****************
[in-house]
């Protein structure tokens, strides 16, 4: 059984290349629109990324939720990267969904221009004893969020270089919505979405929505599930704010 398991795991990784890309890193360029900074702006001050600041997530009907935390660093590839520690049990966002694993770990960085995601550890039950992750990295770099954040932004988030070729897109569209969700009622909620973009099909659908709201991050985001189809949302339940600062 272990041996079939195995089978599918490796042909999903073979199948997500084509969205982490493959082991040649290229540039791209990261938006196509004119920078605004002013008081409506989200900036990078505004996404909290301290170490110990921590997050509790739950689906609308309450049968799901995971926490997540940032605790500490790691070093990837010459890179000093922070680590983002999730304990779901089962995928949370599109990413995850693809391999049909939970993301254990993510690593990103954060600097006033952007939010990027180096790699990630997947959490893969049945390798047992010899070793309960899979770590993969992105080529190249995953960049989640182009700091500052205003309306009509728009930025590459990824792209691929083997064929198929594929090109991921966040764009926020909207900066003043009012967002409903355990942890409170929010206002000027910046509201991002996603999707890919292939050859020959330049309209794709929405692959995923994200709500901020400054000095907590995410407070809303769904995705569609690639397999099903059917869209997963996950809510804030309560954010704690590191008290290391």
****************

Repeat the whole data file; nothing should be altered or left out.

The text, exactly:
[in-house]
């Protein structure tokens, strides 16, 4: 059984290349629109990324939720990267969904221009004893969020270089919505979405929505599930704010 398991795991990784890309890193360029900074702006001050600041997530009907935390660093590839520690049990966002694993770990960085995601550890039950992750990295770099954040932004988030070729897109569209969700009622909620973009099909659908709201991050985001189809949302339940600062 272990041996079939195995089978599918490796042909999903073979199948997500084509969205982490493959082991040649290229540039791209990261938006196509004119920078605004002013008081409506989200900036990078505004996404909290301290170490110990921590997050509790739950689906609308309450049968799901995971926490997540940032605790500490790691070093990837010459890179000093922070680590983002999730304990779901089962995928949370599109990413995850693809391999049909939970993301254990993510690593990103954060600097006033952007939010990027180096790699990630997947959490893969049945390798047992010899070793309960899979770590993969992105080529190249995953960049989640182009700091500052205003309306009509728009930025590459990824792209691929083997064929198929594929090109991921966040764009926020909207900066003043009012967002409903355990942890409170929010206002000027910046509201991002996603999707890919292939050859020959330049309209794709929405692959995923994200709500901020400054000095907590995410407070809303769904995705569609690639397999099903059917869209997963996950809510804030309560954010704690590191008290290391």